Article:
Some sectors suffer more consequences than others: pollution leads to reduced crop yields, reduced electricity generation from solar panels and the stifling of international tourism. Polluted cities like Delhi are experiencing new levels of brain drain, with people who have the capacity and means migrating to cities with better air quality.
Businesses can lead the way in changing the course of our response to the air crisis by injecting a sense of urgency. They can do so by raising awareness among employees and customers and actively reducing emissions from production and transportation. The private sector can also support innovation in clean technologies, sustainable products and clean air solutions. Forbes reports that 88% of people surveyed want brands that are ethical and do good for the environment.
A handful of progressive businesses are already engaging on air pollution. We’ve included three stories below, and we hope this inspires more leaders to think about how their business can get involved:
IKEA – Repurposing a waste product to reduce air pollution in Northern India
Every year, farmers in Northwest India burn 39 million tons of rice straw residue on their farms in order to clear the field for the next harvest. This open burning is one of the root causes of the air pollution in Delhi, and across India, which is home to 9 out of 10 of the worlds most polluted cities. This pollution is estimated by the International Food Policy Research Institute (IFPRI) to result in a loss of $30 billion USD annually.
IKEA’s new FÖRÄNDRING collection, to be launched in fall 2019, uses the rice straw residue as a raw material for products. This provides a viable alternative to open burning for farmers, and turns a waste product into a valuable resource, while simultaneously reducing air pollution. IKEA hopes the FÖRÄNDRING collection will help raise awareness on air pollution and crop burning.
Google – Raising pubic awareness through improved air quality monitoring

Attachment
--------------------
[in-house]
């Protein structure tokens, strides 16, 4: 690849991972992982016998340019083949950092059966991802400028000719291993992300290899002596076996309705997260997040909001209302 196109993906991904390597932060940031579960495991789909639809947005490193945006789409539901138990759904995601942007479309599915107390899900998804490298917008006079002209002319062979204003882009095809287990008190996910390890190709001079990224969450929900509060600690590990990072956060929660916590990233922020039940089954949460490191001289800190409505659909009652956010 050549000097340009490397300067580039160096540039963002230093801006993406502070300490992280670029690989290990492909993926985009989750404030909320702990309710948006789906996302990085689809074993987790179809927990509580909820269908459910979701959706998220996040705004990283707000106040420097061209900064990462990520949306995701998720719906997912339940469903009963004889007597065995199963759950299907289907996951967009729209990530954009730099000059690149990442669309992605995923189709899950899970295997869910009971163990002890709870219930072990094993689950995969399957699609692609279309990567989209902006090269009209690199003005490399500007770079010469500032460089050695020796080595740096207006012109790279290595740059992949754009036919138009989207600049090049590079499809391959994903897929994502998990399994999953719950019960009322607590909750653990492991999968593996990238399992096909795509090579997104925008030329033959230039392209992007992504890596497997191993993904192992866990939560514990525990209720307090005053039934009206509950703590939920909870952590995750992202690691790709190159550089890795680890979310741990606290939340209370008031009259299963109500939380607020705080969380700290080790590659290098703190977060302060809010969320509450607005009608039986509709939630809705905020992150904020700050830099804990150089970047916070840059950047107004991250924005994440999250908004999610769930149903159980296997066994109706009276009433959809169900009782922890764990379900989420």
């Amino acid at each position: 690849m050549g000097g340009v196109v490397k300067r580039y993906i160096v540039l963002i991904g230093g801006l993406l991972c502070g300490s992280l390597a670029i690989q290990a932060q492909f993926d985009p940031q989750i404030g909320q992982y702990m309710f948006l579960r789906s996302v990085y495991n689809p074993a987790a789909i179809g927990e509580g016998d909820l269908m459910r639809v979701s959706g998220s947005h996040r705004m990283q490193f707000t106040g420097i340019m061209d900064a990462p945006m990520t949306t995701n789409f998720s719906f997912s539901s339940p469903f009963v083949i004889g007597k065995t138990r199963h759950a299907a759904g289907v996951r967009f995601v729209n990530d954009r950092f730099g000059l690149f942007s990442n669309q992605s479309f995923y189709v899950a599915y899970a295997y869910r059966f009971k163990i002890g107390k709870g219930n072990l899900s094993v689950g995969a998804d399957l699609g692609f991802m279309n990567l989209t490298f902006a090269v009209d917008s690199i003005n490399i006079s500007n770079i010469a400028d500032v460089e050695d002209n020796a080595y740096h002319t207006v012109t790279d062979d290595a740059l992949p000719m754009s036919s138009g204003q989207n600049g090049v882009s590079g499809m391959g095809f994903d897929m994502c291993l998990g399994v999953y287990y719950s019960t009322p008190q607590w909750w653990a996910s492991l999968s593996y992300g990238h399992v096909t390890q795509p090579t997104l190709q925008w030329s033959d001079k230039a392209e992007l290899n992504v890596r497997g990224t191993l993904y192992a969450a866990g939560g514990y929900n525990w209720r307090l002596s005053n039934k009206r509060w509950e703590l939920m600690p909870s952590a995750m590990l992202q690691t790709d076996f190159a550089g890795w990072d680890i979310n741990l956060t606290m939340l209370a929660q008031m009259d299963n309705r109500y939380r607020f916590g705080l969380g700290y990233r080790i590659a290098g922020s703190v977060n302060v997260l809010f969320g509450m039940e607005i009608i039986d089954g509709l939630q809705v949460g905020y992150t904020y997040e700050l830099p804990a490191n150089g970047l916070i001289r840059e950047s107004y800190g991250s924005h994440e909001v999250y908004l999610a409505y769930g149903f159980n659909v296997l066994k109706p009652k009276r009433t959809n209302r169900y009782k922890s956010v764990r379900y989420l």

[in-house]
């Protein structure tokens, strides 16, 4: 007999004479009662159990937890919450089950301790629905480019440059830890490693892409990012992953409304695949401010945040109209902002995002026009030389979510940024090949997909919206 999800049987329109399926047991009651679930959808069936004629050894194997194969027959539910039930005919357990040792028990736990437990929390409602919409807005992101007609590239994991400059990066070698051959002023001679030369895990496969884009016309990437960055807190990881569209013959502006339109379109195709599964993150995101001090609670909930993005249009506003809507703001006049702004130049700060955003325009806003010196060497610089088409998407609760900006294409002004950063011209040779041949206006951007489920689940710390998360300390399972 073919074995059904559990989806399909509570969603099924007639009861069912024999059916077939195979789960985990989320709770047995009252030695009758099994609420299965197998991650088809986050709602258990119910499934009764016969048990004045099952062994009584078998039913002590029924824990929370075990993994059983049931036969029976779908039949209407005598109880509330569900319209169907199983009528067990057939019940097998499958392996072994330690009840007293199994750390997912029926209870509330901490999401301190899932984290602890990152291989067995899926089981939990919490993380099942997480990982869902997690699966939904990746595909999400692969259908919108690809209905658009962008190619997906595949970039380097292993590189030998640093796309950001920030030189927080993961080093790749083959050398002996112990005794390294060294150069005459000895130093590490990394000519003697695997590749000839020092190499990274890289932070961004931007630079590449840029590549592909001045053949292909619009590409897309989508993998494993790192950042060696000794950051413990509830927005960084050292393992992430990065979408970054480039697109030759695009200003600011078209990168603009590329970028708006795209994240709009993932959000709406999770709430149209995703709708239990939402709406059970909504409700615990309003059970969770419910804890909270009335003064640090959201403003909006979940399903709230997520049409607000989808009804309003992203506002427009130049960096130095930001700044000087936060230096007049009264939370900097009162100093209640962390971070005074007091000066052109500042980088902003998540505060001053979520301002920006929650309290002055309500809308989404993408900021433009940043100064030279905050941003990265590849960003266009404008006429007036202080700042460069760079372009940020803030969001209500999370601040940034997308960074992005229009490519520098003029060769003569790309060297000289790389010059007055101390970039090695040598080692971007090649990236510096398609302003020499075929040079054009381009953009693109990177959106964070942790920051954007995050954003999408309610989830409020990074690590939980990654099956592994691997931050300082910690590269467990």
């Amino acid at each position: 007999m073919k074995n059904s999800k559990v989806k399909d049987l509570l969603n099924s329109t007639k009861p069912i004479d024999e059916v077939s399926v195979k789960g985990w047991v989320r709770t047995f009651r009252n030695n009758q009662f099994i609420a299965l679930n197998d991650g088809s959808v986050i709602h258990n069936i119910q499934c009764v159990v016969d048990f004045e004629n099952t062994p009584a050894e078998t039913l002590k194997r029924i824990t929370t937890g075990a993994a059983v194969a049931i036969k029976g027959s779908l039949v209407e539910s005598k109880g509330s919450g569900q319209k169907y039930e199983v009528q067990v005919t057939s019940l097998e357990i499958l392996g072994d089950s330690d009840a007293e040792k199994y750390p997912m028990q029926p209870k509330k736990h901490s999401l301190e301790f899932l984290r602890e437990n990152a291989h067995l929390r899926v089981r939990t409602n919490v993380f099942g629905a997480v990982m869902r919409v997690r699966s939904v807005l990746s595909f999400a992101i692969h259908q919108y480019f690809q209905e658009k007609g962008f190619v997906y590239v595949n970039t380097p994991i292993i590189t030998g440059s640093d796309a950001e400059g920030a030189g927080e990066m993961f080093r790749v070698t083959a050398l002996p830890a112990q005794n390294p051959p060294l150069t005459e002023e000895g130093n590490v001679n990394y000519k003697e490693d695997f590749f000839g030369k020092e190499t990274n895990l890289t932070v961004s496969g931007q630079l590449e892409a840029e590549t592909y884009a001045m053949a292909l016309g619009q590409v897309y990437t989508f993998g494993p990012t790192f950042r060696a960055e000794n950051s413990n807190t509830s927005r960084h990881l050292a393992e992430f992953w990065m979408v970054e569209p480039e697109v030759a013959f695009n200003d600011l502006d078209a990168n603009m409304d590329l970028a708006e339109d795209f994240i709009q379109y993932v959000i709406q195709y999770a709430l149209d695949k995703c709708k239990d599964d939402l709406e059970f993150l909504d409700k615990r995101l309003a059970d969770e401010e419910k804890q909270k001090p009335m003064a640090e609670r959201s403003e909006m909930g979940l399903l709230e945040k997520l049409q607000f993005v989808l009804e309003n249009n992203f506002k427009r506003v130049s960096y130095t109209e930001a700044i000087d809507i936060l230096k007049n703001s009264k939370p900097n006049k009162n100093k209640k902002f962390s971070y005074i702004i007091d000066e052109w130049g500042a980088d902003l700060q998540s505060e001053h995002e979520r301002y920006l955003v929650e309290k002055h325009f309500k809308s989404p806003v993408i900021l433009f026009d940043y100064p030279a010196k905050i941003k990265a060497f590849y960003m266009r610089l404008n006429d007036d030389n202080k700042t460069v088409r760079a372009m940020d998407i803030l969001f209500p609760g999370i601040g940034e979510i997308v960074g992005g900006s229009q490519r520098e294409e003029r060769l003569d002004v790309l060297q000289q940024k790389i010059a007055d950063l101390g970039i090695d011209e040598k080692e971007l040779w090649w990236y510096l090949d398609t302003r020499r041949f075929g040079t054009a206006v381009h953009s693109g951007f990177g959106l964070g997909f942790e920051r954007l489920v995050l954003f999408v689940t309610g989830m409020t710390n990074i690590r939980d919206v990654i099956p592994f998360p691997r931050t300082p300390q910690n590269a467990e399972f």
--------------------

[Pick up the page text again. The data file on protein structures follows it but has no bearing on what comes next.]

In London, high levels of nitrogen dioxide in the air are widespread and detrimental to lung health. Local groups are pushing for WHO-compliant national air quality limits and greater sub-national action across the UK, and at the same time are trying to find out hyperlocal air quality statistics to help schoolchildren and other vulnerable groups avoid the most polluted roads.
The Breathe London project aims to assist in this effort – and the many more like it around the world – by building the world’s largest network of air pollution sensors to measure neighbourhood level air quality and to see how effective such monitoring could be for cities elsewhere. Improved data monitoring can be leveraged to raise awareness, drive citizen action, and inform evidence-based policy changes. It also makes it harder for companies to hide air-polluting activities.
As part of the project, Google equipped two Google StreetView cars with state-of-the-art mobile monitoring technology. The sensors measured levels of harmful air pollutants across 40,000km in London.
Confederation of Indian Industry (CII) CEOs Forum on Air Pollution– Bringing governments, civil society, and businesses together
Collaboration between businesses, civil society, and governments is essential, as we need government and policymakers to help pave the way for changes to happen more easily and efficiently, to reduce risk and enable more businesses to confidently take steps in the right direction.
As drivers of innovation, and both polluters and solution providers, business leaders are in a key position to lead the change we need to see in policy through pioneering case studies emphasizing the benefits of tackling air pollution for sustainable economic growth.
For this reason, the Confederation of Indian Industry is mobilizing business leaders in India to commit to reducing air pollution. Leaders will convene via the CEO Forum on Air Pollution in India to learn from each other, and build multi-sectoral partnerships to drive cross-sectoral action. Regular interaction between industry leaders and policymakers will spur the process of decoupling economic growth from air pollution, ultimately helping in the design and implementation of new regulations to control air pollution from specific sectors.